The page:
The Shameful State of Chesapeake’s Board (CHK, BRK-A, UNP, NOV)

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The revelation that the CEO of Chesapeake Energy Corp. (NYSE: CHK), Aubrey McClendon, was borrowing money from a private equity firm that did business with Chesapeake to finance his personal stake (2.5%) in the company’s operations may or may not be a conflict of interest. But on the issue of the company’s, and McClendon’s, failure to disclose the fact of the loans points a finger at the real culprits here — Chesapeake’s board of directors.

McClendon himself is chairman of the nine-member board. Other directors include:

  • Two former politicians – Former governor and US Senator Frank Keating, a director since 2003, and former US senator Don Nickles, a director since 2005.
  • Two retired CEOs – Lou Simpson, former CEO of Geico Insurance Co. (part of Berkshire Hathaway Inc. (NYSE: BRK-A)), and Richard Davidson, former chairman and CEO of Union Pacific Corp. (NYSE: UNP), a director since 2006.
  • One university president – V. Burns Hargis, President of Oklahoma State University, and a Chesapeake director since 2008.
  • Three energy company executives – Lead independent director Merrill A. “Pete” Miller Jr., CEO and chairman of National Oilwell Varco Inc. (NYSE: NOV) and a director since 2007; Charles Maxwell, a senior energy analyst among other accomplishments, and a director since 2002; and Kathleen Eisbrenner, a director since 2010 and currently CEO of Next Decade, a company founded in 2010 to promote the development of an export market for US liquefied natural gas.

Chesapeake’s board is also very well compensated. According to the company’s most recent proxy statement, filed in April 2011, Ms. Eisbrenner, the newest board member, received stock and cash worth worth $248,670. The longest serving director of the company, Charles Maxwell, received total compensation of $467,026, and the most highly compensated of the directors, former Governor Keating, received $623,433.

The proxy statement also touts the independence of the board:

In 2011, the Board of Directors, through its Nominating and Corporate Governance Committee, evaluated the independence of each director in accordance with the NYSE corporate governance standards … During this review, the Committee considered transactions and relationships between the Company (and/or any of its executive officers) and each director or any member of his immediate family. Based on this review, the Committee affirmatively determined that all directors, other than Mr. McClendon due to his employment with the Company, are independent.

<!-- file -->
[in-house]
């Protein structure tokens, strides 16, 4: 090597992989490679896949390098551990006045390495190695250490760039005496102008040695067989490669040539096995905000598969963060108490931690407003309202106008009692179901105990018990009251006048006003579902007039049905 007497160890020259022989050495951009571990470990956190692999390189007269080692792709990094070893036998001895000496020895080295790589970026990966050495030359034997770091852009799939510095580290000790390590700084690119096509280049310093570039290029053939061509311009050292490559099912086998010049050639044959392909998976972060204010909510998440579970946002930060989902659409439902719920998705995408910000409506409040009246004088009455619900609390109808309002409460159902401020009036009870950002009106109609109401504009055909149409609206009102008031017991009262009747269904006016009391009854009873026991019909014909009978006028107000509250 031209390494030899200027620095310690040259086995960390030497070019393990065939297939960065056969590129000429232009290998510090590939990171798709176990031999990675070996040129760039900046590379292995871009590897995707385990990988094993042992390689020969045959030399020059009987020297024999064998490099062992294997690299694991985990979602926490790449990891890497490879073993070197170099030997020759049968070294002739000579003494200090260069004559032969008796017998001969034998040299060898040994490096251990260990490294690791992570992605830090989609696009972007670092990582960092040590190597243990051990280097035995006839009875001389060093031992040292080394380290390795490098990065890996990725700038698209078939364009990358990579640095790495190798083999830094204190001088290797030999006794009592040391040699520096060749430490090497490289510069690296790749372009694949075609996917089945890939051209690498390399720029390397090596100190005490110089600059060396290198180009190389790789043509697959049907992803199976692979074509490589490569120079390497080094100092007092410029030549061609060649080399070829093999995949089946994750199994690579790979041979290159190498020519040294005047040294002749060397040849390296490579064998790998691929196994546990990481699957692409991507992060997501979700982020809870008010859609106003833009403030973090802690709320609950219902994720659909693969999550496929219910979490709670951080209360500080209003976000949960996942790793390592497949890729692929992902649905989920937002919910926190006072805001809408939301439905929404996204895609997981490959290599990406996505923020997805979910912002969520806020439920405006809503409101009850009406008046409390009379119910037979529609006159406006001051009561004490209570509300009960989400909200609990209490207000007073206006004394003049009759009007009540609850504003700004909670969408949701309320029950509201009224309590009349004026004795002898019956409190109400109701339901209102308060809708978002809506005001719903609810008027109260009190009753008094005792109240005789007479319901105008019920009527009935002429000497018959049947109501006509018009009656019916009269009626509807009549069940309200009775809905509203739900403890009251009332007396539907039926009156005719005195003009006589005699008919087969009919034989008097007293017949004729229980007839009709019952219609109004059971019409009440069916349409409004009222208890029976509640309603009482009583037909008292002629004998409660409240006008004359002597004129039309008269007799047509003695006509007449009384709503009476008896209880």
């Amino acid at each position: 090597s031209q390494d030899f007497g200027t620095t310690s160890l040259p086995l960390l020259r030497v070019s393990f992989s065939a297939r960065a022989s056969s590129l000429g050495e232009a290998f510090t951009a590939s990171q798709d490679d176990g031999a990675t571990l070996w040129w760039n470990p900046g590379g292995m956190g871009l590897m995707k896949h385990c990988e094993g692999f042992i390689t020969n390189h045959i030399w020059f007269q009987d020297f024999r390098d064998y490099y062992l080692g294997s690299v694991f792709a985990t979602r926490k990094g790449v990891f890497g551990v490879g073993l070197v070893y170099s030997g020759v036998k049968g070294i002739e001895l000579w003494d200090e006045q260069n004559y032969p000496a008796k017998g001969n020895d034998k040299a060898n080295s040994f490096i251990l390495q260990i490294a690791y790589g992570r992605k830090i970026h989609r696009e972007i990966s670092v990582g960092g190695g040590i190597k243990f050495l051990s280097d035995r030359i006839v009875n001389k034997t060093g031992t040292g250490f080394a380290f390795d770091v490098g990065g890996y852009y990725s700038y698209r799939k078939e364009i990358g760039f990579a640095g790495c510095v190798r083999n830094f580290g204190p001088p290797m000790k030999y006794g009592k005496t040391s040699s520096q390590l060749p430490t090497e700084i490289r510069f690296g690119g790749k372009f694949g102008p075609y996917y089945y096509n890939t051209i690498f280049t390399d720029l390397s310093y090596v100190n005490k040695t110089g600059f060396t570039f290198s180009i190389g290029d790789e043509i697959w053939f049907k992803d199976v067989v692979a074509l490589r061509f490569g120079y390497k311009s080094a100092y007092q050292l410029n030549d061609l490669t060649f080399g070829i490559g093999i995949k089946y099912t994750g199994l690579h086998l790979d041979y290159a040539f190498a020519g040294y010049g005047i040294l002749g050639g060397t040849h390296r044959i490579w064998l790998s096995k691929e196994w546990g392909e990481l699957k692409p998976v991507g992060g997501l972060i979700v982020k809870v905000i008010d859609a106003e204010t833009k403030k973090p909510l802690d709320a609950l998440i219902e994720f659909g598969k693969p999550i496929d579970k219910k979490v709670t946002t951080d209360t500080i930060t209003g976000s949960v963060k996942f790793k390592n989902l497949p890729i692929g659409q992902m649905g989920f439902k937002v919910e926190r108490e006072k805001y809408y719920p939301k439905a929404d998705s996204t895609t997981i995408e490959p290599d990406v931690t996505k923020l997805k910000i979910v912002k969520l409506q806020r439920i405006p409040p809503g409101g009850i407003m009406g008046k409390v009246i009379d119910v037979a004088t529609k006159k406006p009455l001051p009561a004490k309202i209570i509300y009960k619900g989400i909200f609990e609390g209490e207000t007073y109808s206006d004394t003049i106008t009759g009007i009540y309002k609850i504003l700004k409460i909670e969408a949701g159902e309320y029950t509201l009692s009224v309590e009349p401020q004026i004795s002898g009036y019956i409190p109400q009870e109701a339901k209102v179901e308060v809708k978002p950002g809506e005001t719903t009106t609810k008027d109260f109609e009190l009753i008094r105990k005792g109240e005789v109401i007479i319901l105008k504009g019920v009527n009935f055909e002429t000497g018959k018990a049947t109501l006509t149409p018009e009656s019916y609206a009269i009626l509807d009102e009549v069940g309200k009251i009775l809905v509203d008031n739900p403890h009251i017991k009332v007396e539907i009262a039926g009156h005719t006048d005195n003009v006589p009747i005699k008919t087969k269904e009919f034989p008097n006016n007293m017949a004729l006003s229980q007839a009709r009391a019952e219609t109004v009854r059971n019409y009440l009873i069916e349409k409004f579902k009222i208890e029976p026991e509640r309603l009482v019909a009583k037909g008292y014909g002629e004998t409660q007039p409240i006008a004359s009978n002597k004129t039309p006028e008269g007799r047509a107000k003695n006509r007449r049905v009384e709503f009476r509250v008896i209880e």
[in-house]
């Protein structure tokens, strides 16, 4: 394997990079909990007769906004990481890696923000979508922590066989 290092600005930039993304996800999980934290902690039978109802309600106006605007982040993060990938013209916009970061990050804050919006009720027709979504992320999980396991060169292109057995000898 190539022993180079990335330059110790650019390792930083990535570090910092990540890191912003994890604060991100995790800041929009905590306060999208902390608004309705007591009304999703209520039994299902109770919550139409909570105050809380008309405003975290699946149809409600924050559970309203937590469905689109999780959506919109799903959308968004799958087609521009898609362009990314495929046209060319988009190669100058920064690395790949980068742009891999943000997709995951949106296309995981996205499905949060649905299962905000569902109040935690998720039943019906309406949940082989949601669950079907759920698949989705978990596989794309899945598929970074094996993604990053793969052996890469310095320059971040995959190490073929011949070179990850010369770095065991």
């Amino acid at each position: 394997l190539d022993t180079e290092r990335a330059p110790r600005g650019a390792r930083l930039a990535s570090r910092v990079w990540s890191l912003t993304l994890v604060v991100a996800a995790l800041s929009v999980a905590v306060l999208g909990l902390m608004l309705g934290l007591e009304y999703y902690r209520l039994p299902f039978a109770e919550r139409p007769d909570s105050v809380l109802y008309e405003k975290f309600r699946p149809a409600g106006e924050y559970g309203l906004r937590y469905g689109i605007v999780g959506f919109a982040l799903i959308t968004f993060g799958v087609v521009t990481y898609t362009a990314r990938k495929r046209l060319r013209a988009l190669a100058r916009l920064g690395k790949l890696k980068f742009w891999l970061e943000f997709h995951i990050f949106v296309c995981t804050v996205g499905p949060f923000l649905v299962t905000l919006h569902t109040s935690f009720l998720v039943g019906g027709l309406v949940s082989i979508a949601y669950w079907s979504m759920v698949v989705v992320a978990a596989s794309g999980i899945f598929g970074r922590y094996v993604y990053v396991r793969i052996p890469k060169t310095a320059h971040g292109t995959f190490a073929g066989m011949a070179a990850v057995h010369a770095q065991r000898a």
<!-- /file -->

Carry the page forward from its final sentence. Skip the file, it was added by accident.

But that’s not a widely held position. In an amended proxy statement filed in May 2011, a shareholder group argued against the re-elections of McClendon and Nickles:

ISS [Institutional Shareholder Services] cites an “apparent unresponsiveness of directors to the shareholder franchise” and “failure to address significant compensation issues” as primary bases for its recommendation to withhold votes with regard to the election of Mr. McClendon, the Company’s co-founder, Chairman and Chief Executive Officer, and Senator Nickles, an independent director and chairman of our Nominating and Corporate Governance Committee.

The compensation issues that ISS refers to are related both to McClendon and the other directors. In late 2008, Chesapeake bought McClendon’s antique map collection for $12.1 million at a time when McClendon had already sold more than 30 million shares of Chesapeake shares to meet a margin call. In January of this year, a district court in Oklahoma ordered McClendon to pay back the company, with interest, and to pay $3.75 million in fees and expenses to plaintiffs in the suit.

Last year’s proxy statement does allude to McClendon’s well participation program and notes that in 2008, the board signed a new five-year contract with McClendon which included a one-time well cost incentive award of $75 million spread over the length of the contract.

But there is no mention of the $1.1 billion that McClendon has borrowed to fund his portion of operating costs. Chesapeake maintains that there is no obligation for the company to reveal the loans or for the company’s board to review them, citing a Delaware court’s ruling in a 2003 case involving Martha Stewart.

The company has said it will file its 2012 proxy statement by the end of this month. Perhaps then we’ll find out if the board will continue to line-up behind anything McClendon chooses to do or if it will act responsibly with the majority of shareholders interests. The board’s history strongly suggests that they’ll continue to protect McClendon and his interests just as before.

Paul Ausick